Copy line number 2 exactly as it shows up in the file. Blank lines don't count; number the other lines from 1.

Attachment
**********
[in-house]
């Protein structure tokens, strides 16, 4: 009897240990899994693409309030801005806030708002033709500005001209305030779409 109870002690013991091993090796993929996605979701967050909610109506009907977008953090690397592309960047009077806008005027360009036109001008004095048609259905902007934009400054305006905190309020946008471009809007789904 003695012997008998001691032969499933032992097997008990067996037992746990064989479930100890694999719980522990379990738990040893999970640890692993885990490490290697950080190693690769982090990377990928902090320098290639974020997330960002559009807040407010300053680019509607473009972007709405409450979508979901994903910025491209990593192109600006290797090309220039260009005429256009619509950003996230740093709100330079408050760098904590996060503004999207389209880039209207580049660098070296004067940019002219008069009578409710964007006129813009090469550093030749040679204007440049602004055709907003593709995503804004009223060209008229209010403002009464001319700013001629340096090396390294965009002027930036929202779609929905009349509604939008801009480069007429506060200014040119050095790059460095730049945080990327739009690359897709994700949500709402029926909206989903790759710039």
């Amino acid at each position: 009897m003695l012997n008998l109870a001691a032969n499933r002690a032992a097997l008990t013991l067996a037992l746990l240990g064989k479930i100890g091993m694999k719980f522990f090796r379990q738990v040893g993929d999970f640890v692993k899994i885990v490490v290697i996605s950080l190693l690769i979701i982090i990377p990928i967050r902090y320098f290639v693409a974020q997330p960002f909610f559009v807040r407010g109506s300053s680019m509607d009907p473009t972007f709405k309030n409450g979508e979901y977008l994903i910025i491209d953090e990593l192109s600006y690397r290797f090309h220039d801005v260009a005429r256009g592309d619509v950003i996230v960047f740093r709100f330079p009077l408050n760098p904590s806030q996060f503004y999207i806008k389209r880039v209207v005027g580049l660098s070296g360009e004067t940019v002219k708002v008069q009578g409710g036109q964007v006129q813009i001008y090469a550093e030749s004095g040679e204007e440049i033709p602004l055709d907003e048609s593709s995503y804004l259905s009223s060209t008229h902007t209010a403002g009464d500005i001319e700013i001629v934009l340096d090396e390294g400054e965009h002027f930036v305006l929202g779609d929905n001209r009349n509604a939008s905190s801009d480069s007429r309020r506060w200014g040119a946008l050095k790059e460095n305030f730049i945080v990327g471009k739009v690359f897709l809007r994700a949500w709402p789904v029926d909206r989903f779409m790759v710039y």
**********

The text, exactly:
């Protein structure tokens, strides 16, 4: 009897240990899994693409309030801005806030708002033709500005001209305030779409 109870002690013991091993090796993929996605979701967050909610109506009907977008953090690397592309960047009077806008005027360009036109001008004095048609259905902007934009400054305006905190309020946008471009809007789904 003695012997008998001691032969499933032992097997008990067996037992746990064989479930100890694999719980522990379990738990040893999970640890692993885990490490290697950080190693690769982090990377990928902090320098290639974020997330960002559009807040407010300053680019509607473009972007709405409450979508979901994903910025491209990593192109600006290797090309220039260009005429256009619509950003996230740093709100330079408050760098904590996060503004999207389209880039209207580049660098070296004067940019002219008069009578409710964007006129813009090469550093030749040679204007440049602004055709907003593709995503804004009223060209008229209010403002009464001319700013001629340096090396390294965009002027930036929202779609929905009349509604939008801009480069007429506060200014040119050095790059460095730049945080990327739009690359897709994700949500709402029926909206989903790759710039």